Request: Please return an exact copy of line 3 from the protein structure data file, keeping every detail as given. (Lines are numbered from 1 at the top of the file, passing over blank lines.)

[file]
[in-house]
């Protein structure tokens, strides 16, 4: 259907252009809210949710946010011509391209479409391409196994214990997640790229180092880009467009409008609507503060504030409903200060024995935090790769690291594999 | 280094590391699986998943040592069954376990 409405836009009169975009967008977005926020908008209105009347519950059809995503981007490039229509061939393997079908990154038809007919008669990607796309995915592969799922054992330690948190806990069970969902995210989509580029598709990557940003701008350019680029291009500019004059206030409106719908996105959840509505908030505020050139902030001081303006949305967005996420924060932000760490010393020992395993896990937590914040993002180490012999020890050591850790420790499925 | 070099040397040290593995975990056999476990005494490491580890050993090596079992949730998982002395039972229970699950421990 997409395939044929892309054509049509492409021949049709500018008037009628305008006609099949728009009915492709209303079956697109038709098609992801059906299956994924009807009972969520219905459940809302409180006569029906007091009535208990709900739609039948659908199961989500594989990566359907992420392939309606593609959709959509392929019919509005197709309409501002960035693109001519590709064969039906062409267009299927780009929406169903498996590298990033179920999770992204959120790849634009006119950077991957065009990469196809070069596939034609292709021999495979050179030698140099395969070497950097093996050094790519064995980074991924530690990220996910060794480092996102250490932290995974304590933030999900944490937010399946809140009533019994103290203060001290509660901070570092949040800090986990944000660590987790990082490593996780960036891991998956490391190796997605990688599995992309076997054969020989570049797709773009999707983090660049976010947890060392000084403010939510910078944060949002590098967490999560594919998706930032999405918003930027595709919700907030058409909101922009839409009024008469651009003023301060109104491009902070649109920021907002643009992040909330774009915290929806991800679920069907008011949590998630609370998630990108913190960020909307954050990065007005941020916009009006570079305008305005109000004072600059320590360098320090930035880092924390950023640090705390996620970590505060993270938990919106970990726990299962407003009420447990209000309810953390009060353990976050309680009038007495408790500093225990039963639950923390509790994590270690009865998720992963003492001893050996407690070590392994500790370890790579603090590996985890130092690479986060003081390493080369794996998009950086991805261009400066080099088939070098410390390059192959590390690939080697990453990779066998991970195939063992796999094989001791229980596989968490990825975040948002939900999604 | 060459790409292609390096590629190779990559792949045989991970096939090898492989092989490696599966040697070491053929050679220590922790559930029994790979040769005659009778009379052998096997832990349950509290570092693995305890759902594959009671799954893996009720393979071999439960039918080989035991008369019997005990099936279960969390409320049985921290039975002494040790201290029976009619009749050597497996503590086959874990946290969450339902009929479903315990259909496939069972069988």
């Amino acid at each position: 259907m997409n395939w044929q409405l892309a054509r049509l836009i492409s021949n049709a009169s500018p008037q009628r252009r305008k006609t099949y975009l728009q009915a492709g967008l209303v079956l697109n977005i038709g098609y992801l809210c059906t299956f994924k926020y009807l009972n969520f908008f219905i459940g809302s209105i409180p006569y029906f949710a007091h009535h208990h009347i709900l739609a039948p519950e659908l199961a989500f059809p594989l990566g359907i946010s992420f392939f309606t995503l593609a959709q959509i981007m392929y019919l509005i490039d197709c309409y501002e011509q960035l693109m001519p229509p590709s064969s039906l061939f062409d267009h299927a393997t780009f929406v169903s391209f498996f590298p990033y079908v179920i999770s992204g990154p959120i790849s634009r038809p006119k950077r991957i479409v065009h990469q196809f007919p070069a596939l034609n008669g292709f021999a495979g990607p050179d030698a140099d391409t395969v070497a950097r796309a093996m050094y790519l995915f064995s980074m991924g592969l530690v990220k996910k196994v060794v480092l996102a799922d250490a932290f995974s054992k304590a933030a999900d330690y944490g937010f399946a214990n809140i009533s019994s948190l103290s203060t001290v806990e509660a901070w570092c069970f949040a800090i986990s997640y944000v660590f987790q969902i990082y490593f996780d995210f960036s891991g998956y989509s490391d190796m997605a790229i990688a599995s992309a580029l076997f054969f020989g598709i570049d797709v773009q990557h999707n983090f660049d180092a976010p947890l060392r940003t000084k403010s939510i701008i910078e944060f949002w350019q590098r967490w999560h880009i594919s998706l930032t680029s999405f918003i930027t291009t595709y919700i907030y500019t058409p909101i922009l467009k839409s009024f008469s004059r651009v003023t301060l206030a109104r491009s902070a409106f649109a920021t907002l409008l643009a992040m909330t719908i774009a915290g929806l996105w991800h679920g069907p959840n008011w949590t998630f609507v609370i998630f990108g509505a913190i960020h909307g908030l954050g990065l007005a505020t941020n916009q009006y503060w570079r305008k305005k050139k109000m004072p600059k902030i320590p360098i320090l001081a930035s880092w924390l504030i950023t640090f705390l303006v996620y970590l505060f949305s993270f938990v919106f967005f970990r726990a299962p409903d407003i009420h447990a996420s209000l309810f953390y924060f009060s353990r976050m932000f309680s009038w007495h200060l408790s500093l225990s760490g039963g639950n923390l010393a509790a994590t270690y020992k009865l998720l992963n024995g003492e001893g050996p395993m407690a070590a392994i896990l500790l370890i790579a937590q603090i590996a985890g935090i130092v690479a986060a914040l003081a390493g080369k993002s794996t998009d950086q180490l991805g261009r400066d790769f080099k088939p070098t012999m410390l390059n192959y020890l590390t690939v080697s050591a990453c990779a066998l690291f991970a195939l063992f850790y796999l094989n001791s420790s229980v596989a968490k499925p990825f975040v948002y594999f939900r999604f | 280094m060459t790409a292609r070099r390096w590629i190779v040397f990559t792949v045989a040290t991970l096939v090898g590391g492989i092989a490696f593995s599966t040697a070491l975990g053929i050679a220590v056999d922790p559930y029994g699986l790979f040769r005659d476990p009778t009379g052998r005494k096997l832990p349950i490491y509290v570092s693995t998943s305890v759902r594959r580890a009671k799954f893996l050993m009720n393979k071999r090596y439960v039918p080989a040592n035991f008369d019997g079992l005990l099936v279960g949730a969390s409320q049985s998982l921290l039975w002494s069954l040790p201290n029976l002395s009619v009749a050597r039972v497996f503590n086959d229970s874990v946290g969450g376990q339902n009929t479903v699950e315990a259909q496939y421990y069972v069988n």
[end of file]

């Amino acid at each position: 259907m997409n395939w044929q409405l892309a054509r049509l836009i492409s021949n049709a009169s500018p008037q009628r252009r305008k006609t099949y975009l728009q009915a492709g967008l209303v079956l697109n977005i038709g098609y992801l809210c059906t299956f994924k926020y009807l009972n969520f908008f219905i459940g809302s209105i409180p006569y029906f949710a007091h009535h208990h009347i709900l739609a039948p519950e659908l199961a989500f059809p594989l990566g359907i946010s992420f392939f309606t995503l593609a959709q959509i981007m392929y019919l509005i490039d197709c309409y501002e011509q960035l693109m001519p229509p590709s064969s039906l061939f062409d267009h299927a393997t780009f929406v169903s391209f498996f590298p990033y079908v179920i999770s992204g990154p959120i790849s634009r038809p006119k950077r991957i479409v065009h990469q196809f007919p070069a596939l034609n008669g292709f021999a495979g990607p050179d030698a140099d391409t395969v070497a950097r796309a093996m050094y790519l995915f064995s980074m991924g592969l530690v990220k996910k196994v060794v480092l996102a799922d250490a932290f995974s054992k304590a933030a999900d330690y944490g937010f399946a214990n809140i009533s019994s948190l103290s203060t001290v806990e509660a901070w570092c069970f949040a800090i986990s997640y944000v660590f987790q969902i990082y490593f996780d995210f960036s891991g998956y989509s490391d190796m997605a790229i990688a599995s992309a580029l076997f054969f020989g598709i570049d797709v773009q990557h999707n983090f660049d180092a976010p947890l060392r940003t000084k403010s939510i701008i910078e944060f949002w350019q590098r967490w999560h880009i594919s998706l930032t680029s999405f918003i930027t291009t595709y919700i907030y500019t058409p909101i922009l467009k839409s009024f008469s004059r651009v003023t301060l206030a109104r491009s902070a409106f649109a920021t907002l409008l643009a992040m909330t719908i774009a915290g929806l996105w991800h679920g069907p959840n008011w949590t998630f609507v609370i998630f990108g509505a913190i960020h909307g908030l954050g990065l007005a505020t941020n916009q009006y503060w570079r305008k305005k050139k109000m004072p600059k902030i320590p360098i320090l001081a930035s880092w924390l504030i950023t640090f705390l303006v996620y970590l505060f949305s993270f938990v919106f967005f970990r726990a299962p409903d407003i009420h447990a996420s209000l309810f953390y924060f009060s353990r976050m932000f309680s009038w007495h200060l408790s500093l225990s760490g039963g639950n923390l010393a509790a994590t270690y020992k009865l998720l992963n024995g003492e001893g050996p395993m407690a070590a392994i896990l500790l370890i790579a937590q603090i590996a985890g935090i130092v690479a986060a914040l003081a390493g080369k993002s794996t998009d950086q180490l991805g261009r400066d790769f080099k088939p070098t012999m410390l390059n192959y020890l590390t690939v080697s050591a990453c990779a066998l690291f991970a195939l063992f850790y796999l094989n001791s420790s229980v596989a968490k499925p990825f975040v948002y594999f939900r999604f | 280094m060459t790409a292609r070099r390096w590629i190779v040397f990559t792949v045989a040290t991970l096939v090898g590391g492989i092989a490696f593995s599966t040697a070491l975990g053929i050679a220590v056999d922790p559930y029994g699986l790979f040769r005659d476990p009778t009379g052998r005494k096997l832990p349950i490491y509290v570092s693995t998943s305890v759902r594959r580890a009671k799954f893996l050993m009720n393979k071999r090596y439960v039918p080989a040592n035991f008369d019997g079992l005990l099936v279960g949730a969390s409320q049985s998982l921290l039975w002494s069954l040790p201290n029976l002395s009619v009749a050597r039972v497996f503590n086959d229970s874990v946290g969450g376990q339902n009929t479903v699950e315990a259909q496939y421990y069972v069988n």